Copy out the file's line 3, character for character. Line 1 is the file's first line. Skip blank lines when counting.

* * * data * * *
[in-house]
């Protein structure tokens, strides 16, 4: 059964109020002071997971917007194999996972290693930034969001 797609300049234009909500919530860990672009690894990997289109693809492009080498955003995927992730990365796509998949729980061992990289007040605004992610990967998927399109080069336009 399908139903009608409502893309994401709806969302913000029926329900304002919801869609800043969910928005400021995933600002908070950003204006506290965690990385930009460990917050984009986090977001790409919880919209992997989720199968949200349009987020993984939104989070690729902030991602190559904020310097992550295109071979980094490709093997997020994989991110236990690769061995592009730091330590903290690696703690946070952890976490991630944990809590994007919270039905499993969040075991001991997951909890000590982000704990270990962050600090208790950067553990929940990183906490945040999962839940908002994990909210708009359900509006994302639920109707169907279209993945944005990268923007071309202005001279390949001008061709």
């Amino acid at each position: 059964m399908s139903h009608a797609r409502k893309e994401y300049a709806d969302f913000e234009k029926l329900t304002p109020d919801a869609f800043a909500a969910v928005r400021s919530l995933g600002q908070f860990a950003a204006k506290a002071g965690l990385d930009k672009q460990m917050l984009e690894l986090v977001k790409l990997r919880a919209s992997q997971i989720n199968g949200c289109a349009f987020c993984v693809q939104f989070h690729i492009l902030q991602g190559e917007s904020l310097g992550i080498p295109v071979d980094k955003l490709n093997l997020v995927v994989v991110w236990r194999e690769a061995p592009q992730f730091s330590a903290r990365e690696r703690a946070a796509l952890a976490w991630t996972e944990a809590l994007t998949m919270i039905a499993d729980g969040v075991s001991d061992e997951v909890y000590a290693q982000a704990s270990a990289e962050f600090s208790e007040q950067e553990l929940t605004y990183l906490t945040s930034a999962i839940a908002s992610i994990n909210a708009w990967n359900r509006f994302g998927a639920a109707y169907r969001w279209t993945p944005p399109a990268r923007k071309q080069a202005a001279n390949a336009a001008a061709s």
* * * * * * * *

């Amino acid at each position: 059964m399908s139903h009608a797609r409502k893309e994401y300049a709806d969302f913000e234009k029926l329900t304002p109020d919801a869609f800043a909500a969910v928005r400021s919530l995933g600002q908070f860990a950003a204006k506290a002071g965690l990385d930009k672009q460990m917050l984009e690894l986090v977001k790409l990997r919880a919209s992997q997971i989720n199968g949200c289109a349009f987020c993984v693809q939104f989070h690729i492009l902030q991602g190559e917007s904020l310097g992550i080498p295109v071979d980094k955003l490709n093997l997020v995927v994989v991110w236990r194999e690769a061995p592009q992730f730091s330590a903290r990365e690696r703690a946070a796509l952890a976490w991630t996972e944990a809590l994007t998949m919270i039905a499993d729980g969040v075991s001991d061992e997951v909890y000590a290693q982000a704990s270990a990289e962050f600090s208790e007040q950067e553990l929940t605004y990183l906490t945040s930034a999962i839940a908002s992610i994990n909210a708009w990967n359900r509006f994302g998927a639920a109707y169907r969001w279209t993945p944005p399109a990268r923007k071309q080069a202005a001279n390949a336009a001008a061709s």